By now, most people are aware of the terrible effects of fast food on our metabolism and our health. We certainly would not want to subject ourselves (much less our children) to a diet exclusively based on fast food!
Unfortunately, what many parents don’t realize is that pre-packaged, fast food type of approaches are creeping into education.In the case of world languages, the most rapid expansion of fast food can be observed in what I call the “flashcard approach”—and, boy, is it popular!
So what is a flashcard?
A flashcard is a tool (think of a nail, for example) designed to support a much larger structure (think of a house). While nails are useful, you certainly would want to have more tools than nails in your toolbox in order to build a house!
The typical flashcard has a photo or an illustration and the name of the object, person, location, time, action, etc., in the target language (for example, a picture of a table and the words “una mesa” in Spanish).
Flashcards can be put together in strings to create sentences. For example, you could create a string to say that “La manzana está sobre la mesa” (“The apple is on the table”).
Like all tools, the impact of flashcards is localized and limited. The truth is thatyou could spend years memorizing a whole dictionary and thousands upon thousands of sentence strings and still not speak a language. Why is that? Because the house (a language) requires much more than nails, no matter how long and sturdy they are.
In my twenty years of experience in language education I have never met anyone that has learned a language exclusively through flashcards. Ah, what a waste of time, money, effort, and capacity!
But let’s go back to the fast food analogy. As crazy as it may seem, many language-learning companies have done the quick calculation that flashcards are cheap to produce and easy to sell because they produce an immediate feeling of satiation. Just as with fast food, you feel stuffed, but for the wrong reasons.
Another parallel effect is that flashcards, like fast food, produce addiction. The moment a person used to the flashcard approach confronts something even slightly more challenging, the physical response is that of rejection—“This is too difficult” “I can’t do it” “It takes too much effort” “Why should I even try if I have this fantastic (flashcard-based) program available?” Ironically, they seem unaware of the fact that the flashcard approach is not leading them to effective communication because it’s missing many important components. One of the most critical? Social interaction.
Now, imagine your town full of fast food chains and only two or three restaurants where the chef actually cares about providing carefully prepared and nutritious food. And now imagine that those fast food chains have managed to get a leg in your children’s schools and they are ready to substitute all the healthy food for candy. You would be up in arms, right?
Well, that is precisely what is taking place in Spanish, French, Italian, Arabic, and Chinese language classes around the country. Teachers are out; flashcard-based software programs are in.
Why am I so upset if I am also a businesswoman that publishes language-learning materials? First because I am a mom and second because I believe that all children should receive a well-rounded quality education that includes languages. We don’t use the computer and flashcards exclusively to teach children math and English, so why do we think this approach is appropriate to teach them languages?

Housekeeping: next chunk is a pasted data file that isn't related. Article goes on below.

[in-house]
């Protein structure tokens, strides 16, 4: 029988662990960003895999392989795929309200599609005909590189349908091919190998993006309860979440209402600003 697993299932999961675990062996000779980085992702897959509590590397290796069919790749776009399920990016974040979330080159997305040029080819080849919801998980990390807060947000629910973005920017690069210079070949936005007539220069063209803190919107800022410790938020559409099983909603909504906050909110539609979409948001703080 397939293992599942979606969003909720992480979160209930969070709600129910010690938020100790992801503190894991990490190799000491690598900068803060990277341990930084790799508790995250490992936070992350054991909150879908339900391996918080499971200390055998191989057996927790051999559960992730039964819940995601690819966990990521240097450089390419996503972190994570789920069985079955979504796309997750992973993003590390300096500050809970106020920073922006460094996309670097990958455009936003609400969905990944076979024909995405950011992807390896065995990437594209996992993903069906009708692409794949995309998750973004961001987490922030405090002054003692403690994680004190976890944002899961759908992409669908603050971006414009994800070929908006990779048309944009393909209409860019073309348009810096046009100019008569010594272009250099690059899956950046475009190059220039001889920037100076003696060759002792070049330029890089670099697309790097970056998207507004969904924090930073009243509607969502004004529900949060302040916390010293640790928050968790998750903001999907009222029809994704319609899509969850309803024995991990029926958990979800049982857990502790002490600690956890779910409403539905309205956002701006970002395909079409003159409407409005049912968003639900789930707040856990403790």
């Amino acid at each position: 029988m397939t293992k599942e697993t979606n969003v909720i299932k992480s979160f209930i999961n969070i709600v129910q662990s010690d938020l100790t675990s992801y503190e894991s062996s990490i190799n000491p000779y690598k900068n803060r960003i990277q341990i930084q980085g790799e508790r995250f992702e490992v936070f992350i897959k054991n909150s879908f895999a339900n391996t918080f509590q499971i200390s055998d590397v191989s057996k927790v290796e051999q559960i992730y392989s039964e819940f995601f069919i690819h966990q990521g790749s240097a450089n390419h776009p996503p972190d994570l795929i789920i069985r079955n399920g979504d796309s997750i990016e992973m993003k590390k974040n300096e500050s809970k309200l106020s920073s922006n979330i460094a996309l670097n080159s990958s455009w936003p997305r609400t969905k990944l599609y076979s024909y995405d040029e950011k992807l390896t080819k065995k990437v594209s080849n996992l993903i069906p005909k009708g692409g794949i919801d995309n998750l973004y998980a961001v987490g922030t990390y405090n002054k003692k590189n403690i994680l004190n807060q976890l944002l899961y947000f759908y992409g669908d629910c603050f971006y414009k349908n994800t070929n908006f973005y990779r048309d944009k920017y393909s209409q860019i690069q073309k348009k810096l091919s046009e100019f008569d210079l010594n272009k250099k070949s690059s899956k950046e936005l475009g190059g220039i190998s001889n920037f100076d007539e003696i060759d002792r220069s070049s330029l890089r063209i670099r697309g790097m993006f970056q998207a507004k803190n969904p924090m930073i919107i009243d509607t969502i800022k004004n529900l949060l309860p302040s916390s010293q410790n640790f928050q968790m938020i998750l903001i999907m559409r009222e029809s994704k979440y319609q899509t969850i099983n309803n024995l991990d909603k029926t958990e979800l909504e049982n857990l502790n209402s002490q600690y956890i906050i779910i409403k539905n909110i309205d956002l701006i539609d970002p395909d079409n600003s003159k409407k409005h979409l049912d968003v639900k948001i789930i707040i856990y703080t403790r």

Let me be clear: Nothing can replace the profound impact of well-trained teachers or engaged parents in language education. The best language-learning materials are designed to support parents and teachers efforts, not to replace them.
In the same way, we teachers—and especially parents—need to open our eyes and understand what sort of “deal” we are getting when we purchase a language-learning packet.
Ask yourself, “It looks like a great value, but is this truly good for my kids?”
If what you want is to expose your children to a few words, then go ahead and use only flashcards. On the other hand, if you truly want your children to learn a new language, then realize that you won’t get there with flashcards only.
The good news is that the human brain (and especially that of children) is designed to learn language. You don’t need to spoon-feed your kids their first language, and the same is true of any additional language. There are much better ways to stimulate those wonderful language-learning engines so that they reach their full potential.
Ana Lomba is changing the way people think about and interact with young children learning languages. Her Parents’ Choice award-winning books, lively songs, games, stories, and mobile applications are quickly becoming favorites with teachers and parents who want to nurture young children’ inborn language abilities. Key to the success of Ana’s break-through method is a focus on the family as the ideal environment for early language learning – even her signature curriculum for language programs is built with parents in mind. Ana has taught toddler, preschool, elementary school, and college-level Spanish courses, and held leadership positions with some of the most influential language organizations in the US, including ACTFL, NNELL and FLENJ. After graduating with a law degree from Spain, her native country, Ana pursued graduate studies at Binghamton University, Princeton University, and NYU.